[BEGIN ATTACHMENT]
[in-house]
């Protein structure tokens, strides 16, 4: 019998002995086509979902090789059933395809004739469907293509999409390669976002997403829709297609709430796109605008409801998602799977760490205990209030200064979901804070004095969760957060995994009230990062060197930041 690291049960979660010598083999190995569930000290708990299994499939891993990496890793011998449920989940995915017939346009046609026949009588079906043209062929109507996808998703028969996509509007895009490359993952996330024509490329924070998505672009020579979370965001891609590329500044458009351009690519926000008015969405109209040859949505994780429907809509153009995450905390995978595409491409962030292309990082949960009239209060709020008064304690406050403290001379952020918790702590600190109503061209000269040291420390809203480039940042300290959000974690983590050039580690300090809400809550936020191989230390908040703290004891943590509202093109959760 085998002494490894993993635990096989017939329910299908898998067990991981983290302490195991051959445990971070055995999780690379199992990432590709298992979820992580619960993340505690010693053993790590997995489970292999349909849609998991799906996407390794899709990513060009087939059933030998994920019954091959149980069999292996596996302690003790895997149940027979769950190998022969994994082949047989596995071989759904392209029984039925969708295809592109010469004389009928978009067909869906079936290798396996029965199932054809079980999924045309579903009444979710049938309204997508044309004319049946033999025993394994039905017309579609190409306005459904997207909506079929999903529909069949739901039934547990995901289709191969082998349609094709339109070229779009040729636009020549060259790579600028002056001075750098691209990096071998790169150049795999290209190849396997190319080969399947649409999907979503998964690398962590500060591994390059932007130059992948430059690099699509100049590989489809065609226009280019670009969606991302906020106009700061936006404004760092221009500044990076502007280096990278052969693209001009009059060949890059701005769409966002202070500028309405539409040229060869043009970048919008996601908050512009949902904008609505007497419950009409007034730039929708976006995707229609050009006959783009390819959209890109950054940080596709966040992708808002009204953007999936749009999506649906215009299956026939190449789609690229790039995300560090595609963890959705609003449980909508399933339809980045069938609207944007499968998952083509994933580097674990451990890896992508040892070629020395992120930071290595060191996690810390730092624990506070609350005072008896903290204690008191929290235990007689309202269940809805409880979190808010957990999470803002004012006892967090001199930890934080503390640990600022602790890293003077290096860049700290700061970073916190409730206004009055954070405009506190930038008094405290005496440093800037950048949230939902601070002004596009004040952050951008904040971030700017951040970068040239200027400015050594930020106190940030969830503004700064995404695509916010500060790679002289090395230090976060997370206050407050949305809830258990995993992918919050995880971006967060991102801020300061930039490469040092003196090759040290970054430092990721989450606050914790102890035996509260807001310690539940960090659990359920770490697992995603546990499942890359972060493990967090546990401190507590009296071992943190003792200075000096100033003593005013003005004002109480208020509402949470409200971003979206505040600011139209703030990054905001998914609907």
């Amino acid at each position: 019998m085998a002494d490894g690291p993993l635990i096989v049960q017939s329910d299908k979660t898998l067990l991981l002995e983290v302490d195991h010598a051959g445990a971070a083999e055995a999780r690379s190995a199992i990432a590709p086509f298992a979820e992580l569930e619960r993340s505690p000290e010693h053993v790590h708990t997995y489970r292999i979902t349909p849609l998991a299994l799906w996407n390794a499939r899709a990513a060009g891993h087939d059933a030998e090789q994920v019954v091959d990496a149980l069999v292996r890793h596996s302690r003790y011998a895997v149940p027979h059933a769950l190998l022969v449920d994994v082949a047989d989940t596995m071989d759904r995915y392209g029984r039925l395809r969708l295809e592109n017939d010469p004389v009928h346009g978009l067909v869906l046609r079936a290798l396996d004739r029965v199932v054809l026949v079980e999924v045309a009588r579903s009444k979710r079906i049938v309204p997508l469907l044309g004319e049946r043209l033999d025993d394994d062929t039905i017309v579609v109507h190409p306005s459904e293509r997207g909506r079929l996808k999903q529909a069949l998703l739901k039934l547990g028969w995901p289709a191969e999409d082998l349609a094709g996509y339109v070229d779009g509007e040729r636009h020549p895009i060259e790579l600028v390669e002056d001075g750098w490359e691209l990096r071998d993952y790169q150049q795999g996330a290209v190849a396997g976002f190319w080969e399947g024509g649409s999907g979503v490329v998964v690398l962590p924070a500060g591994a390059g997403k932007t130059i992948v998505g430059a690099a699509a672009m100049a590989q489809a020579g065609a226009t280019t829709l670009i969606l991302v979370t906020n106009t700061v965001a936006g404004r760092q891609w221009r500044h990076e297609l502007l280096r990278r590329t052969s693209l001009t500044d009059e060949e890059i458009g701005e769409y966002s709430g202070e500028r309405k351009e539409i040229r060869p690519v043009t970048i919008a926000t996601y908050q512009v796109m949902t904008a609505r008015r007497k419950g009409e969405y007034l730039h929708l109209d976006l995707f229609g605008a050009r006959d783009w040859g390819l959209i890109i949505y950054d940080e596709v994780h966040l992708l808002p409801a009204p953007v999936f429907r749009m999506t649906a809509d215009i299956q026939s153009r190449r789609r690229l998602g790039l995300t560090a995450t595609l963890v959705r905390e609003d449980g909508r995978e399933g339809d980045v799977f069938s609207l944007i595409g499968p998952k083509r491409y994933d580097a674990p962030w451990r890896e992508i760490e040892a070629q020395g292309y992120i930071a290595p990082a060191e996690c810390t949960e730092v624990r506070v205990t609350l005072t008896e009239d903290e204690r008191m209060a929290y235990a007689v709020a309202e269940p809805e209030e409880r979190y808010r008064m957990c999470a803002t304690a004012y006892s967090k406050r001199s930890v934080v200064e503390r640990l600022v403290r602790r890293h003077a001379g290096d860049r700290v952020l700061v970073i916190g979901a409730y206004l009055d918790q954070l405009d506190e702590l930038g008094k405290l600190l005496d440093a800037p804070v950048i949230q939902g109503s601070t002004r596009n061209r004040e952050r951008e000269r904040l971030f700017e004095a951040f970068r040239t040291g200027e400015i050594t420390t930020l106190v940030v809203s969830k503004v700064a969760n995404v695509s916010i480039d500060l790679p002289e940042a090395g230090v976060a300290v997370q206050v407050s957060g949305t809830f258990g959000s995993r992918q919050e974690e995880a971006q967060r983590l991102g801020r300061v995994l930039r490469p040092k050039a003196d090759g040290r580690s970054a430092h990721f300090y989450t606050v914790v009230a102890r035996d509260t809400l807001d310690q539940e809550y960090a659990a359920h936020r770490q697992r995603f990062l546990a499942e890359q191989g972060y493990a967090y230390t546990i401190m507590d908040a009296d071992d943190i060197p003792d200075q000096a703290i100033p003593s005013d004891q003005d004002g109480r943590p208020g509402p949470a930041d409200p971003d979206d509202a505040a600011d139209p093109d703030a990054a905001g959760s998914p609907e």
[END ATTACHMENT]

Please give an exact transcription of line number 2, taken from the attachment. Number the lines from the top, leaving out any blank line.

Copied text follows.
């Protein structure tokens, strides 16, 4: 019998002995086509979902090789059933395809004739469907293509999409390669976002997403829709297609709430796109605008409801998602799977760490205990209030200064979901804070004095969760957060995994009230990062060197930041 690291049960979660010598083999190995569930000290708990299994499939891993990496890793011998449920989940995915017939346009046609026949009588079906043209062929109507996808998703028969996509509007895009490359993952996330024509490329924070998505672009020579979370965001891609590329500044458009351009690519926000008015969405109209040859949505994780429907809509153009995450905390995978595409491409962030292309990082949960009239209060709020008064304690406050403290001379952020918790702590600190109503061209000269040291420390809203480039940042300290959000974690983590050039580690300090809400809550936020191989230390908040703290004891943590509202093109959760 085998002494490894993993635990096989017939329910299908898998067990991981983290302490195991051959445990971070055995999780690379199992990432590709298992979820992580619960993340505690010693053993790590997995489970292999349909849609998991799906996407390794899709990513060009087939059933030998994920019954091959149980069999292996596996302690003790895997149940027979769950190998022969994994082949047989596995071989759904392209029984039925969708295809592109010469004389009928978009067909869906079936290798396996029965199932054809079980999924045309579903009444979710049938309204997508044309004319049946033999025993394994039905017309579609190409306005459904997207909506079929999903529909069949739901039934547990995901289709191969082998349609094709339109070229779009040729636009020549060259790579600028002056001075750098691209990096071998790169150049795999290209190849396997190319080969399947649409999907979503998964690398962590500060591994390059932007130059992948430059690099699509100049590989489809065609226009280019670009969606991302906020106009700061936006404004760092221009500044990076502007280096990278052969693209001009009059060949890059701005769409966002202070500028309405539409040229060869043009970048919008996601908050512009949902904008609505007497419950009409007034730039929708976006995707229609050009006959783009390819959209890109950054940080596709966040992708808002009204953007999936749009999506649906215009299956026939190449789609690229790039995300560090595609963890959705609003449980909508399933339809980045069938609207944007499968998952083509994933580097674990451990890896992508040892070629020395992120930071290595060191996690810390730092624990506070609350005072008896903290204690008191929290235990007689309202269940809805409880979190808010957990999470803002004012006892967090001199930890934080503390640990600022602790890293003077290096860049700290700061970073916190409730206004009055954070405009506190930038008094405290005496440093800037950048949230939902601070002004596009004040952050951008904040971030700017951040970068040239200027400015050594930020106190940030969830503004700064995404695509916010500060790679002289090395230090976060997370206050407050949305809830258990995993992918919050995880971006967060991102801020300061930039490469040092003196090759040290970054430092990721989450606050914790102890035996509260807001310690539940960090659990359920770490697992995603546990499942890359972060493990967090546990401190507590009296071992943190003792200075000096100033003593005013003005004002109480208020509402949470409200971003979206505040600011139209703030990054905001998914609907």